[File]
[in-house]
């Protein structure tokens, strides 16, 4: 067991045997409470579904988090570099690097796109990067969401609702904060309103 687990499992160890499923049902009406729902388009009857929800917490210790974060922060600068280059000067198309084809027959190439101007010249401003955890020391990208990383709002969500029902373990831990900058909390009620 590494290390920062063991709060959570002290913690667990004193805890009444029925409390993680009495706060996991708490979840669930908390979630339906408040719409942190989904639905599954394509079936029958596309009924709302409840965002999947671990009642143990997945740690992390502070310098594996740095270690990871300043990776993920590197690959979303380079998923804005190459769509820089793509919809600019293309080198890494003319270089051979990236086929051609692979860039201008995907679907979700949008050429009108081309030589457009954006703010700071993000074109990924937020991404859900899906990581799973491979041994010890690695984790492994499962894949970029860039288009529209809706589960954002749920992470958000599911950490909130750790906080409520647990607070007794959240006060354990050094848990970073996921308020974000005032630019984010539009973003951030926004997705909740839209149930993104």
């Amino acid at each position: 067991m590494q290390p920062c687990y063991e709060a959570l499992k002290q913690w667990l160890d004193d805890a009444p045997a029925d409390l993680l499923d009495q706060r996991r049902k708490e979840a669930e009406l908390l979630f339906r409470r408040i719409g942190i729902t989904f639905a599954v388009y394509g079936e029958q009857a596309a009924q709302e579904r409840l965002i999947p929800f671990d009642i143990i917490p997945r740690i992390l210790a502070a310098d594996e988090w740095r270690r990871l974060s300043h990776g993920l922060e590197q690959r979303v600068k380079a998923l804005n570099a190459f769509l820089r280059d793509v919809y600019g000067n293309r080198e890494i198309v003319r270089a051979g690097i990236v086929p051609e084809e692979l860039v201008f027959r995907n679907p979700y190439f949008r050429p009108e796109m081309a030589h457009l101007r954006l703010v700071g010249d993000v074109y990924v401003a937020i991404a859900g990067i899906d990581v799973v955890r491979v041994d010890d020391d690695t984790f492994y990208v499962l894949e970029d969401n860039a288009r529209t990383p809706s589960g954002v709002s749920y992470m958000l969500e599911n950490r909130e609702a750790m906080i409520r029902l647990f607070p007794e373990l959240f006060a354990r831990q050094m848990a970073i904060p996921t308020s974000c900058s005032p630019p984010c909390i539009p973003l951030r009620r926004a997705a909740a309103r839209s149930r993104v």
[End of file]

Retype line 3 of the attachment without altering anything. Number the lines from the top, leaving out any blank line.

């Amino acid at each position: 067991m590494q290390p920062c687990y063991e709060a959570l499992k002290q913690w667990l160890d004193d805890a009444p045997a029925d409390l993680l499923d009495q706060r996991r049902k708490e979840a669930e009406l908390l979630f339906r409470r408040i719409g942190i729902t989904f639905a599954v388009y394509g079936e029958q009857a596309a009924q709302e579904r409840l965002i999947p929800f671990d009642i143990i917490p997945r740690i992390l210790a502070a310098d594996e988090w740095r270690r990871l974060s300043h990776g993920l922060e590197q690959r979303v600068k380079a998923l804005n570099a190459f769509l820089r280059d793509v919809y600019g000067n293309r080198e890494i198309v003319r270089a051979g690097i990236v086929p051609e084809e692979l860039v201008f027959r995907n679907p979700y190439f949008r050429p009108e796109m081309a030589h457009l101007r954006l703010v700071g010249d993000v074109y990924v401003a937020i991404a859900g990067i899906d990581v799973v955890r491979v041994d010890d020391d690695t984790f492994y990208v499962l894949e970029d969401n860039a288009r529209t990383p809706s589960g954002v709002s749920y992470m958000l969500e599911n950490r909130e609702a750790m906080i409520r029902l647990f607070p007794e373990l959240f006060a354990r831990q050094m848990a970073i904060p996921t308020s974000c900058s005032p630019p984010c909390i539009p973003l951030r009620r926004a997705a909740a309103r839209s149930r993104v």